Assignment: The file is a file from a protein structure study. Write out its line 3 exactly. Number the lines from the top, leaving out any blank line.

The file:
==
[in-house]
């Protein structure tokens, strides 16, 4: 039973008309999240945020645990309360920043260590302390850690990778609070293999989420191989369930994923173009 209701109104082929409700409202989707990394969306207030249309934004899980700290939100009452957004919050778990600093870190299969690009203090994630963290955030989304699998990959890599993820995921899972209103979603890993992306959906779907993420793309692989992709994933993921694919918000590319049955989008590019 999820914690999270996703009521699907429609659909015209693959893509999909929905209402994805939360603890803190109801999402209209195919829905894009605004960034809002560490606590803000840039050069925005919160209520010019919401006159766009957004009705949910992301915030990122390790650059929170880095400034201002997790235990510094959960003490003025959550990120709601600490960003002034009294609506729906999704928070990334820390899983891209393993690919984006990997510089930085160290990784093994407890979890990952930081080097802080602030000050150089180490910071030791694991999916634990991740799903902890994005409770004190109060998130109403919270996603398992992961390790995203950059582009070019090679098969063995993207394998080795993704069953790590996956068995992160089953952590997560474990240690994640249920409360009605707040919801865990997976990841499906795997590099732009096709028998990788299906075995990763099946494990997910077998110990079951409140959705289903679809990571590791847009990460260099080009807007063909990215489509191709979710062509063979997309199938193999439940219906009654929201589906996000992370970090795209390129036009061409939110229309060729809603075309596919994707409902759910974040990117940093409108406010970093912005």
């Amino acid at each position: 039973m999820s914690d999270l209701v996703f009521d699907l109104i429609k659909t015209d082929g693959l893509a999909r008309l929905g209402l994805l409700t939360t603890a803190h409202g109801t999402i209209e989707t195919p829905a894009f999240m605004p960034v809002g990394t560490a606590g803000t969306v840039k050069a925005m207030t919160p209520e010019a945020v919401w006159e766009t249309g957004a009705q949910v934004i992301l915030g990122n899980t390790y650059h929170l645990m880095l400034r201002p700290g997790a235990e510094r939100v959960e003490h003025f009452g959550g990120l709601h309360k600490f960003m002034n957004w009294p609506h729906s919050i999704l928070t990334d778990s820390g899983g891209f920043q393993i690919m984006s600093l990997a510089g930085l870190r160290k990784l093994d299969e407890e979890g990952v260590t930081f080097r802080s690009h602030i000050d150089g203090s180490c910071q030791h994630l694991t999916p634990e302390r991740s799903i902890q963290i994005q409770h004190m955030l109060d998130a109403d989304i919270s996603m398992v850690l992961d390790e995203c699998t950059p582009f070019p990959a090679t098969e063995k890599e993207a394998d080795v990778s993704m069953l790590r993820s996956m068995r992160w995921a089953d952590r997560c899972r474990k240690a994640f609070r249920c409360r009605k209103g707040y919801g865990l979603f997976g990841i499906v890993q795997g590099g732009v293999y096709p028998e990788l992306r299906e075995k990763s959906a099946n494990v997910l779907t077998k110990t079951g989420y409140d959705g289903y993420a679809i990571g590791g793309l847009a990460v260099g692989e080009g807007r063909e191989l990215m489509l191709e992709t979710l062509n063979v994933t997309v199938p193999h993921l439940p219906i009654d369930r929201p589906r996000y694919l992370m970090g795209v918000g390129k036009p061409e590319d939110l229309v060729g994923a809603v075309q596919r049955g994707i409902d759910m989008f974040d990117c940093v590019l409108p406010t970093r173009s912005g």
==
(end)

């Amino acid at each position: 039973m999820s914690d999270l209701v996703f009521d699907l109104i429609k659909t015209d082929g693959l893509a999909r008309l929905g209402l994805l409700t939360t603890a803190h409202g109801t999402i209209e989707t195919p829905a894009f999240m605004p960034v809002g990394t560490a606590g803000t969306v840039k050069a925005m207030t919160p209520e010019a945020v919401w006159e766009t249309g957004a009705q949910v934004i992301l915030g990122n899980t390790y650059h929170l645990m880095l400034r201002p700290g997790a235990e510094r939100v959960e003490h003025f009452g959550g990120l709601h309360k600490f960003m002034n957004w009294p609506h729906s919050i999704l928070t990334d778990s820390g899983g891209f920043q393993i690919m984006s600093l990997a510089g930085l870190r160290k990784l093994d299969e407890e979890g990952v260590t930081f080097r802080s690009h602030i000050d150089g203090s180490c910071q030791h994630l694991t999916p634990e302390r991740s799903i902890q963290i994005q409770h004190m955030l109060d998130a109403d989304i919270s996603m398992v850690l992961d390790e995203c699998t950059p582009f070019p990959a090679t098969e063995k890599e993207a394998d080795v990778s993704m069953l790590r993820s996956m068995r992160w995921a089953d952590r997560c899972r474990k240690a994640f609070r249920c409360r009605k209103g707040y919801g865990l979603f997976g990841i499906v890993q795997g590099g732009v293999y096709p028998e990788l992306r299906e075995k990763s959906a099946n494990v997910l779907t077998k110990t079951g989420y409140d959705g289903y993420a679809i990571g590791g793309l847009a990460v260099g692989e080009g807007r063909e191989l990215m489509l191709e992709t979710l062509n063979v994933t997309v199938p193999h993921l439940p219906i009654d369930r929201p589906r996000y694919l992370m970090g795209v918000g390129k036009p061409e590319d939110l229309v060729g994923a809603v075309q596919r049955g994707i409902d759910m989008f974040d990117c940093v590019l409108p406010t970093r173009s912005g």